Académie Royale de Danse
The Académie Royale de Danse, founded by Letters Patent on the initiative of King Louis XIV of France in March 1661, was the first dance institution established in the Western world. As one of King Louis’ first official edicts after the death of royal adviser Jules Mazarin, the “Letters Patent of the King to Establish a Royal Academy of Dance in the City of Paris” represented a critical step towards the young King's wielding of consolidated personal power. Structurally, the Académie consisted of thirteen dancing masters selected by King Louis XIV for being the “most experienced in the Art [of dance].” This "experience" was determined by each dancer's history of success in previous royal productions of ballets de cour. Most famously, eight of the selected dancing masters performed with King Louis XIV during his portrayal of Apollo, the Sun King, in Le Ballet de la nuit (1653). Although the object of the Académie was to reflect, analyze and normalize matters of dance, no document relating to its activity or to this theorization has survived. The Académie Royale de Musique, founded in 1669 as the Académie d'Opéra, was a closely related opera and ballet company, and although the two institutions never merged, members of the dance academy were also associated with the opera. Little by little, recruitment of dancers into the royal entourage gave way to recruitment into the ballet-corps of the Opéra. This slowly altered the Académie's profile, making it and its members more dedicated to dance training alone. By 1775, the Académie was nearing the end of its life. On joining the Académie, Jean-Georges Noverre, one of ballet d’action’s most influential choreographers, commented on its ineffectiveness in making meaningful contributions to the dance world. Along with many other royal institutions, the dance academy ceased to exist at the time of the overthrow of the monarchy in 1789, but the opera and ballet company survived and today is known as the Opéra National de Paris.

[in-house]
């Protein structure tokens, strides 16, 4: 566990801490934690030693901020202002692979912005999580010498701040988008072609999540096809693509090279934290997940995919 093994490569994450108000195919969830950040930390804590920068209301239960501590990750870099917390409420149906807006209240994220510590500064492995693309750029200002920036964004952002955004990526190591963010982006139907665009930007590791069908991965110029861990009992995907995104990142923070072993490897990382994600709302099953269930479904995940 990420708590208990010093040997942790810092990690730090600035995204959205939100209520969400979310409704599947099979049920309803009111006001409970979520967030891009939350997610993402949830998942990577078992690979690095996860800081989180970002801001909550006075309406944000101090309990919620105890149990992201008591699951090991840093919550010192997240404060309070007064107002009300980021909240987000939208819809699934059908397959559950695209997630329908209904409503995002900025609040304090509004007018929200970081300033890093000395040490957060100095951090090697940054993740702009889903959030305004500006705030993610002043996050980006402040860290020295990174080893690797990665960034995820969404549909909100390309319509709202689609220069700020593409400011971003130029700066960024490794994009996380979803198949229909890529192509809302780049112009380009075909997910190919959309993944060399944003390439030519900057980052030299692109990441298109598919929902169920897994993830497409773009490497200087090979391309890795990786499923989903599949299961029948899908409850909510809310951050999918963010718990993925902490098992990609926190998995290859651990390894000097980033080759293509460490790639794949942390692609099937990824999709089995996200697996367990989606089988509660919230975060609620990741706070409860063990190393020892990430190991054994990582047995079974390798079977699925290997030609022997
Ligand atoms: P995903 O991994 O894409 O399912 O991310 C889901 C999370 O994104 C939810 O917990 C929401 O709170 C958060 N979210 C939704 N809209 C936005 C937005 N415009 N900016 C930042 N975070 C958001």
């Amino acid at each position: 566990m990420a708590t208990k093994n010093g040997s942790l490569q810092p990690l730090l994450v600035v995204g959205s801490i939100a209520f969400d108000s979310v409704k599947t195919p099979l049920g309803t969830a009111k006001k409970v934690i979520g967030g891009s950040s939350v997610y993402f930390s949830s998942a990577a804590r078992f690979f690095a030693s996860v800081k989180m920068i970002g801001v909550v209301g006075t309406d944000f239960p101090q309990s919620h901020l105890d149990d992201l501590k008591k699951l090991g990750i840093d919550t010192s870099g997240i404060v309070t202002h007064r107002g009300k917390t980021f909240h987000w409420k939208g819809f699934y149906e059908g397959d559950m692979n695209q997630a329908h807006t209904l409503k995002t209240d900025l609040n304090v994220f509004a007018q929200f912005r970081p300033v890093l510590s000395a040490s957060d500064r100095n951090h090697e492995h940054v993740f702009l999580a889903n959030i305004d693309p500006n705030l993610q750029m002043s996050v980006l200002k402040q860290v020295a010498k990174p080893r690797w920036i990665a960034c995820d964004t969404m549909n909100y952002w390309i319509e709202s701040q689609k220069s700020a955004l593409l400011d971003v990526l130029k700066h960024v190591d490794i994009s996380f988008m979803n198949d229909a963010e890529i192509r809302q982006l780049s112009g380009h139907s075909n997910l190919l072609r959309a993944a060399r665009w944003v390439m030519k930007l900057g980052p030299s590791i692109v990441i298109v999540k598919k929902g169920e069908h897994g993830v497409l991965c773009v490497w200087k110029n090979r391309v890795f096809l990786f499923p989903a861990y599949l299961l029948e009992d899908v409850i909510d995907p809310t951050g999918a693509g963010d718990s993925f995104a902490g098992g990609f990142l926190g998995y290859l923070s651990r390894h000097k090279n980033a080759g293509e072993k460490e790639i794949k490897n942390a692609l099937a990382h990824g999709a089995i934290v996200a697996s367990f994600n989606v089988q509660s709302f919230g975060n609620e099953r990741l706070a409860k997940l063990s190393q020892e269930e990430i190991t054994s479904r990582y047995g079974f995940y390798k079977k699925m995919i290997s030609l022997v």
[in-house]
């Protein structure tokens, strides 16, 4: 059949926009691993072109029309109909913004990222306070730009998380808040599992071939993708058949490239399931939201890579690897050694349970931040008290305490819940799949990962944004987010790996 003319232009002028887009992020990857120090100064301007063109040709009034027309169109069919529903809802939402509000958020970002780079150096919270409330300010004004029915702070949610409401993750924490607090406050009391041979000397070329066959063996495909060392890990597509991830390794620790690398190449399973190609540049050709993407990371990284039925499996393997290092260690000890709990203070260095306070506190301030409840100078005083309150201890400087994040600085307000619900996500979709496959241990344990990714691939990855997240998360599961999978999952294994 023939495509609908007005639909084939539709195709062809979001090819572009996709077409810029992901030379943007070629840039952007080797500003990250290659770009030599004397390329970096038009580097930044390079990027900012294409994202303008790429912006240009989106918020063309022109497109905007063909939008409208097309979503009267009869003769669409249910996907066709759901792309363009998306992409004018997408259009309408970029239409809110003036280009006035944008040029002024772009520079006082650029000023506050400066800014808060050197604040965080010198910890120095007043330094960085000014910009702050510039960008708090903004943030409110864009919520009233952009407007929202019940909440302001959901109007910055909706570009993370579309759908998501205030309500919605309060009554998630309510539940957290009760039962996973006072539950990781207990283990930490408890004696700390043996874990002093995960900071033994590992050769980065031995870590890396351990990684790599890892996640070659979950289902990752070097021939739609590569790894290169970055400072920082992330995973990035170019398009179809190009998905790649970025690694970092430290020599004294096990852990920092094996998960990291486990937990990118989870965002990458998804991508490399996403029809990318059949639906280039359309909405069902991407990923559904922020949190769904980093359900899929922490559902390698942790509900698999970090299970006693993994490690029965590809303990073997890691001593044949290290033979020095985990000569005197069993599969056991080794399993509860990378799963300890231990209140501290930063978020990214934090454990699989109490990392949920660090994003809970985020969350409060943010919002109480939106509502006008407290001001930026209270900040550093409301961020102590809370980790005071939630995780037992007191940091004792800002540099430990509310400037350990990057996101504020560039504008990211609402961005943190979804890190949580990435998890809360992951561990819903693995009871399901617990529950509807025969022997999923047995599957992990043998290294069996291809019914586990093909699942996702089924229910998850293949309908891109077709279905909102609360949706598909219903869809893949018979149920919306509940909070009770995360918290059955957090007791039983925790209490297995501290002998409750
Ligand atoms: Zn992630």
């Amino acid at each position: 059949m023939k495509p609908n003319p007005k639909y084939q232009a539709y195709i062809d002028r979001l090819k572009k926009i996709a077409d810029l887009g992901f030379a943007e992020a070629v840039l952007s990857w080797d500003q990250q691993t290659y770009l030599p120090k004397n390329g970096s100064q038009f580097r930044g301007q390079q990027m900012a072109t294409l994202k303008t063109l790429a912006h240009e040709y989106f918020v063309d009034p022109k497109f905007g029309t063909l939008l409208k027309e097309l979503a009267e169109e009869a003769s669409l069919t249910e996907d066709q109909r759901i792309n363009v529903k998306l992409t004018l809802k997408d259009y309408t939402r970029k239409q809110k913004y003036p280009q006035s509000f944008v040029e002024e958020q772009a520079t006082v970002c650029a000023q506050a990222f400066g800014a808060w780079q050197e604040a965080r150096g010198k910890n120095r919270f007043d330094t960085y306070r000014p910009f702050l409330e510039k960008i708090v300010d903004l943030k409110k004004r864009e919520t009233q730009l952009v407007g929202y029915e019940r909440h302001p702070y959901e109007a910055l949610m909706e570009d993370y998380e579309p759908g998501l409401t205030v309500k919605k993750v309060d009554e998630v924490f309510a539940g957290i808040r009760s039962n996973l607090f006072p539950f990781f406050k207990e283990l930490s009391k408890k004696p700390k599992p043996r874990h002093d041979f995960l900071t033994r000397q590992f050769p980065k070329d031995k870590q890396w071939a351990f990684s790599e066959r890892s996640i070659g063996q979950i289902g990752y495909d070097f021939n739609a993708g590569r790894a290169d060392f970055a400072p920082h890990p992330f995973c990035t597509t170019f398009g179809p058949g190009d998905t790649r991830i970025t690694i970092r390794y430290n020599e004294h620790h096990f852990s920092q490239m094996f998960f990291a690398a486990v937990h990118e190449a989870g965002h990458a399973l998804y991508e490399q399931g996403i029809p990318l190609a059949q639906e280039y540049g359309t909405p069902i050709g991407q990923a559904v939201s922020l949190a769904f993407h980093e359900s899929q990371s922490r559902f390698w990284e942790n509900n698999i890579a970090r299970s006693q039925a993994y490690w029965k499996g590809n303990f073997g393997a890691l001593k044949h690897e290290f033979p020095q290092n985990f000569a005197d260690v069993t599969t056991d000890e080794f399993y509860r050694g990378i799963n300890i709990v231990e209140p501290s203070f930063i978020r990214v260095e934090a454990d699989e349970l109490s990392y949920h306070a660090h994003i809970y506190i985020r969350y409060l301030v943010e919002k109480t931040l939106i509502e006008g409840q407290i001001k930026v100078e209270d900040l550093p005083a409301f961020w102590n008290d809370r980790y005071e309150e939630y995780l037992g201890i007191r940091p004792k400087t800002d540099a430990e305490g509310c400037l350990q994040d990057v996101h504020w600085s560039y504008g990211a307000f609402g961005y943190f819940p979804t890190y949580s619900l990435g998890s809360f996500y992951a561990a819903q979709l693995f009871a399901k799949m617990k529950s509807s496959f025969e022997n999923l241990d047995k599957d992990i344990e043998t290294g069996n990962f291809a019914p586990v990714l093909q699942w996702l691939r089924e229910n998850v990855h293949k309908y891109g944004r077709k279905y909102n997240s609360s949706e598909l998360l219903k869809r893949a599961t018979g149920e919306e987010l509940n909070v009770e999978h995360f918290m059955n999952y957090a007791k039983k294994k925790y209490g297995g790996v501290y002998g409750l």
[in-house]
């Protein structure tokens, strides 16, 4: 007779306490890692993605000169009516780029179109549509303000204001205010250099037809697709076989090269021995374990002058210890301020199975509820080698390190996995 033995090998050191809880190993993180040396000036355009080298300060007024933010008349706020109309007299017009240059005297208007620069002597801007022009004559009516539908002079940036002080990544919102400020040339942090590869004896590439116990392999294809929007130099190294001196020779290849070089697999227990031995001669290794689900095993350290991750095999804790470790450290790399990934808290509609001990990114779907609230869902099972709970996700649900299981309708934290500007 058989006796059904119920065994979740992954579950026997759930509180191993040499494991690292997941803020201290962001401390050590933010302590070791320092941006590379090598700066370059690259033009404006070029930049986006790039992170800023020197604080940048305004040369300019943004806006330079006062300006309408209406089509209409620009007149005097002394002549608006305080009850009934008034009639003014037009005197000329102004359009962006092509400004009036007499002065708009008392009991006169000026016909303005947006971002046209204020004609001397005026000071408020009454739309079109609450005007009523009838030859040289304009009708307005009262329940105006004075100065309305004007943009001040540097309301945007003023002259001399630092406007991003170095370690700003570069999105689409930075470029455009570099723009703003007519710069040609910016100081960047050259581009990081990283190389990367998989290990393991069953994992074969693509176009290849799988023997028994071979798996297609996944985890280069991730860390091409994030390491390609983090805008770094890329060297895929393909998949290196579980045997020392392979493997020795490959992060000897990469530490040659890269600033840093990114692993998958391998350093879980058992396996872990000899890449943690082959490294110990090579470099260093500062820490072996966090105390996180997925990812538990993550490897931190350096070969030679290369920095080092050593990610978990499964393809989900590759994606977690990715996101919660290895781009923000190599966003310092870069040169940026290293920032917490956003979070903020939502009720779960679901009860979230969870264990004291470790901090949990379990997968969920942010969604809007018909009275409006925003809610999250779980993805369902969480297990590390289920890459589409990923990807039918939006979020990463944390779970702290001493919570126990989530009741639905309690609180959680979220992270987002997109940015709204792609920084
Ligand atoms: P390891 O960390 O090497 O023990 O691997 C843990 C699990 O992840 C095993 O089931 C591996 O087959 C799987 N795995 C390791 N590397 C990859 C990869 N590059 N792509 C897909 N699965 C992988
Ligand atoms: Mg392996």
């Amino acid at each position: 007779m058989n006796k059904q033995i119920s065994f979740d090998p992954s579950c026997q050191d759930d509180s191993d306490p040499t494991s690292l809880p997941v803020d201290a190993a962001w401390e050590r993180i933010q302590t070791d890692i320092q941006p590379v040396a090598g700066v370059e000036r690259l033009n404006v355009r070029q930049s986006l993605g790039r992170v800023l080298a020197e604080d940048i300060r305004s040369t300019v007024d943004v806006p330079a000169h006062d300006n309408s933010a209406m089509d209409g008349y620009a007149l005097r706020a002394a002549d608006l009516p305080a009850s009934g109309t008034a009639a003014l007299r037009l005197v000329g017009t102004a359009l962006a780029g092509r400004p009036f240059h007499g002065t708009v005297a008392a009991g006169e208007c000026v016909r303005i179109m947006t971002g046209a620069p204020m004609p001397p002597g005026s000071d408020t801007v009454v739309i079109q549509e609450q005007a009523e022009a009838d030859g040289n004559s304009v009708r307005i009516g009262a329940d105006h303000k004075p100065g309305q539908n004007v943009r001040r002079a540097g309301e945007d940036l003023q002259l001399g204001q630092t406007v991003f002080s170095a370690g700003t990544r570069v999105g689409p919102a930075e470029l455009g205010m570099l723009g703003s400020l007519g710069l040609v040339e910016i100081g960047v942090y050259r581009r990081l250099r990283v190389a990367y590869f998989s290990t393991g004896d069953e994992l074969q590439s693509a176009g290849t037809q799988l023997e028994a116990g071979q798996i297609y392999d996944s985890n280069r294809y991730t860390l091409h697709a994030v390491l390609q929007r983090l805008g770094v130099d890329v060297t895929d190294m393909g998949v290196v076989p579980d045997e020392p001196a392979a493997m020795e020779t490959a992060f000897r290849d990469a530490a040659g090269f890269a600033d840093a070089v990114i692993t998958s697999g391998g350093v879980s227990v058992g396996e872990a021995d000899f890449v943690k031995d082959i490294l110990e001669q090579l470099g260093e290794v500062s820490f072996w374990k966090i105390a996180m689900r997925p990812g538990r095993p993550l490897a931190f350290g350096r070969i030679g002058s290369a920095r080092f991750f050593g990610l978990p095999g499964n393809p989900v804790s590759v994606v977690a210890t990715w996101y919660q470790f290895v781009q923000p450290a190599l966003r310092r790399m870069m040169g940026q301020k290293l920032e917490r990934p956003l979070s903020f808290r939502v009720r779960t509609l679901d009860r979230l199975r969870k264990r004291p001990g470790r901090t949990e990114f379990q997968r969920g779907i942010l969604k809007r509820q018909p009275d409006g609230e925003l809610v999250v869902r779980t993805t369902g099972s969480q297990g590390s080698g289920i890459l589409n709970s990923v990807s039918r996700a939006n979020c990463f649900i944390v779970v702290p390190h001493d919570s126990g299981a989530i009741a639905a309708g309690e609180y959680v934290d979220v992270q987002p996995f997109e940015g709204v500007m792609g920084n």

In the introduction to the Letters Patent, King Louis XIV cites the corruption of dance (primarily in his own court) as motivation for establishing the Académie. He goes on to charge the appointed dancing masters with restoring “the art of dancing to its original perfection and [improving] it as much as possible.”
It is important to note that Letters Patent of this kind were only customarily written from the King’s perspective; it is unlikely King Louis’ personal convictions regarding the state of the art are actually represented here. This becomes clear when the Letters Patent are compared to those which established the Académie Française in 1635 and Académie Royale de Peinture et Sculpture in 1648; both mentioned the Académies would serve to right artistic disrepair and were promulgated well before King Louis’ was old enough to draft policy.
Due to the King Louis’ probable lack of involvement in the edict, it has been argued that the establishment of the Académie was primarily motivated by the dancing masters themselves. Using their proximity to the King and other royals in ballets de cour, the dancers were able elevate their profession above guild status while simultaneously securing wealth and influence.
In service of the broad objective to revitalize dance, the Letters provided sweeping powers to the Académie which brought the art squarely under royal control. Statute VIII of the Letters required all new dances in France—of any description—be reviewed and accepted by a majority of the Académie members (académistes) before they could be performed. In addition, Statute III established that dance instructor licenses were to be distributed solely by the approval of the académistes. The Letters left no ambiguity: it would be up to the Académie to define Parisian dance. Other statues, like VII and XI, went beyond the académistes, requiring all professional dancers in Paris and the surrounding area to be officially registered with the Académie; the best of that number were then expected to be available for casting in court ballets at the whim of the King.